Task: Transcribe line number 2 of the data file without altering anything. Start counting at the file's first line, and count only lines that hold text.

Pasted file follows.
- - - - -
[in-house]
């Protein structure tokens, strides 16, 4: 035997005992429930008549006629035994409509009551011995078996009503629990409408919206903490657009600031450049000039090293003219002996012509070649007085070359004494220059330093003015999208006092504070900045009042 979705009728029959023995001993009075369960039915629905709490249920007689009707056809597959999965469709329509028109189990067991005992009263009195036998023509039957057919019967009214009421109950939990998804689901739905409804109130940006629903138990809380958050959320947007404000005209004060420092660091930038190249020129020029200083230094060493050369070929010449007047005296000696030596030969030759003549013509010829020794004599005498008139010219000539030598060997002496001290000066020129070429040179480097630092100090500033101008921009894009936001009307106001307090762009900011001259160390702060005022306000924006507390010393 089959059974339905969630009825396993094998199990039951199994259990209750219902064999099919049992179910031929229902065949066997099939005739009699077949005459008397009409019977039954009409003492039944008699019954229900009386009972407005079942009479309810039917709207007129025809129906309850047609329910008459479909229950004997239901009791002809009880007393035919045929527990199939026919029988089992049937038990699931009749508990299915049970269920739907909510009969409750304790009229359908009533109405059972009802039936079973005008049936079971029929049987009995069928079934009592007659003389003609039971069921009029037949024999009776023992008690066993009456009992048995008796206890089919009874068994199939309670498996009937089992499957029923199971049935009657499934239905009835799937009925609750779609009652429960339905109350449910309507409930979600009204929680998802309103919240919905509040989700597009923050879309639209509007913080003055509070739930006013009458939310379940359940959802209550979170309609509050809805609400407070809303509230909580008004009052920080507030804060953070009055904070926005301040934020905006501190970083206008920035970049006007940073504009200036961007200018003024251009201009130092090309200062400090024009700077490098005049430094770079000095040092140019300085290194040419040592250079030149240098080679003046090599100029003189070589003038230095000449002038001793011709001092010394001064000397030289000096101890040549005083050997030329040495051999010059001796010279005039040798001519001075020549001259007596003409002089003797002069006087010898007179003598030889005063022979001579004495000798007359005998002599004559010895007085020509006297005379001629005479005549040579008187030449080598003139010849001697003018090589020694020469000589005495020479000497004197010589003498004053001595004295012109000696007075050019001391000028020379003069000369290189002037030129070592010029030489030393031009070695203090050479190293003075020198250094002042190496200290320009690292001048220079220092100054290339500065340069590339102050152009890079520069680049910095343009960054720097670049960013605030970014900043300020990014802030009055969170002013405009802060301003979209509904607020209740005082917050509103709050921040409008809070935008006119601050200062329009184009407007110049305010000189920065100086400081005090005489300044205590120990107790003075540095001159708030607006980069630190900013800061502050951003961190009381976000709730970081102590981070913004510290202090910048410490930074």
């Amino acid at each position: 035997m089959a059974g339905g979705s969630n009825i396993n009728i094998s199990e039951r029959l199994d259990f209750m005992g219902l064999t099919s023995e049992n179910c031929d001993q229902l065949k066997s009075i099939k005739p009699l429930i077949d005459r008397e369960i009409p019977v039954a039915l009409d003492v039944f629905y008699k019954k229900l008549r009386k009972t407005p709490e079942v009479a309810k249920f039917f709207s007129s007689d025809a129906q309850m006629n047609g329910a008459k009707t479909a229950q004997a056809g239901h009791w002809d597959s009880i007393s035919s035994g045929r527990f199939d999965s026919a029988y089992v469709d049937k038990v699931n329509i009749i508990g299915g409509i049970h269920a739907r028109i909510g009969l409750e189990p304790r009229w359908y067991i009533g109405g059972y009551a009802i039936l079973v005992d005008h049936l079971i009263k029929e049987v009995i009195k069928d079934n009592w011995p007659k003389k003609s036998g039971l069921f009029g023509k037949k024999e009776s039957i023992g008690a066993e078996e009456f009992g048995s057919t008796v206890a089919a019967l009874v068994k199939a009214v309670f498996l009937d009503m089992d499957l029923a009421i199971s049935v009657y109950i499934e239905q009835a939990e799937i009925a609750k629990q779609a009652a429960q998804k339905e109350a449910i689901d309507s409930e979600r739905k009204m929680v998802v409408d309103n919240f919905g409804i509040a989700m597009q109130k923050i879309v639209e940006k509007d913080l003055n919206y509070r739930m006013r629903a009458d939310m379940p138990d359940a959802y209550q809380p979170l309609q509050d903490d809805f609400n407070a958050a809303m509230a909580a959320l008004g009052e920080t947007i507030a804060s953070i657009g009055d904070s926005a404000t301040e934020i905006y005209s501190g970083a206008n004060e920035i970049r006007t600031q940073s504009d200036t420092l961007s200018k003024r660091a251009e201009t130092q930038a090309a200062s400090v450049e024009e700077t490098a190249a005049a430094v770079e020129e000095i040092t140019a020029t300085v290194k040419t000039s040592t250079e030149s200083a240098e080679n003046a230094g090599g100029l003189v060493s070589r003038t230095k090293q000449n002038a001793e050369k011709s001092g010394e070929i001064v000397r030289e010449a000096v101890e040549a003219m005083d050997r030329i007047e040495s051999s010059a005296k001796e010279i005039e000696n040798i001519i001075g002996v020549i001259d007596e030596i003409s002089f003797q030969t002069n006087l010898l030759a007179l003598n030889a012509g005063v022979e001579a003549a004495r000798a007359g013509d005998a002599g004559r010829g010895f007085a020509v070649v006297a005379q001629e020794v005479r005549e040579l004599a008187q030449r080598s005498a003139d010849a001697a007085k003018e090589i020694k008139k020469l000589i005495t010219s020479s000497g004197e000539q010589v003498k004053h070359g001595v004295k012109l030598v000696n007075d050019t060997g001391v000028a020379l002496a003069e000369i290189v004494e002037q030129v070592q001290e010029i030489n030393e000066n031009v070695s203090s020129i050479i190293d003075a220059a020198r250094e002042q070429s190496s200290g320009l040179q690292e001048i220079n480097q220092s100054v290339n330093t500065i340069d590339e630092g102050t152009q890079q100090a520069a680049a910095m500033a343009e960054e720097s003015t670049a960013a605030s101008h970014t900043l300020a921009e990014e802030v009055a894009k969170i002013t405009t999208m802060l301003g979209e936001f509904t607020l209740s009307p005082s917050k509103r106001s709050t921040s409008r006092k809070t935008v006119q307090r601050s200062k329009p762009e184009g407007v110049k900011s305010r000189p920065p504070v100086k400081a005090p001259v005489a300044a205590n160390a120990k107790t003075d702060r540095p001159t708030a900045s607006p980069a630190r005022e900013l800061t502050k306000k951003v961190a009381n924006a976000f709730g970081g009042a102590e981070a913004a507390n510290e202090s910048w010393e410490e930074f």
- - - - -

């Protein structure tokens, strides 16, 4: 035997005992429930008549006629035994409509009551011995078996009503629990409408919206903490657009600031450049000039090293003219002996012509070649007085070359004494220059330093003015999208006092504070900045009042 979705009728029959023995001993009075369960039915629905709490249920007689009707056809597959999965469709329509028109189990067991005992009263009195036998023509039957057919019967009214009421109950939990998804689901739905409804109130940006629903138990809380958050959320947007404000005209004060420092660091930038190249020129020029200083230094060493050369070929010449007047005296000696030596030969030759003549013509010829020794004599005498008139010219000539030598060997002496001290000066020129070429040179480097630092100090500033101008921009894009936001009307106001307090762009900011001259160390702060005022306000924006507390010393 089959059974339905969630009825396993094998199990039951199994259990209750219902064999099919049992179910031929229902065949066997099939005739009699077949005459008397009409019977039954009409003492039944008699019954229900009386009972407005079942009479309810039917709207007129025809129906309850047609329910008459479909229950004997239901009791002809009880007393035919045929527990199939026919029988089992049937038990699931009749508990299915049970269920739907909510009969409750304790009229359908009533109405059972009802039936079973005008049936079971029929049987009995069928079934009592007659003389003609039971069921009029037949024999009776023992008690066993009456009992048995008796206890089919009874068994199939309670498996009937089992499957029923199971049935009657499934239905009835799937009925609750779609009652429960339905109350449910309507409930979600009204929680998802309103919240919905509040989700597009923050879309639209509007913080003055509070739930006013009458939310379940359940959802209550979170309609509050809805609400407070809303509230909580008004009052920080507030804060953070009055904070926005301040934020905006501190970083206008920035970049006007940073504009200036961007200018003024251009201009130092090309200062400090024009700077490098005049430094770079000095040092140019300085290194040419040592250079030149240098080679003046090599100029003189070589003038230095000449002038001793011709001092010394001064000397030289000096101890040549005083050997030329040495051999010059001796010279005039040798001519001075020549001259007596003409002089003797002069006087010898007179003598030889005063022979001579004495000798007359005998002599004559010895007085020509006297005379001629005479005549040579008187030449080598003139010849001697003018090589020694020469000589005495020479000497004197010589003498004053001595004295012109000696007075050019001391000028020379003069000369290189002037030129070592010029030489030393031009070695203090050479190293003075020198250094002042190496200290320009690292001048220079220092100054290339500065340069590339102050152009890079520069680049910095343009960054720097670049960013605030970014900043300020990014802030009055969170002013405009802060301003979209509904607020209740005082917050509103709050921040409008809070935008006119601050200062329009184009407007110049305010000189920065100086400081005090005489300044205590120990107790003075540095001159708030607006980069630190900013800061502050951003961190009381976000709730970081102590981070913004510290202090910048410490930074």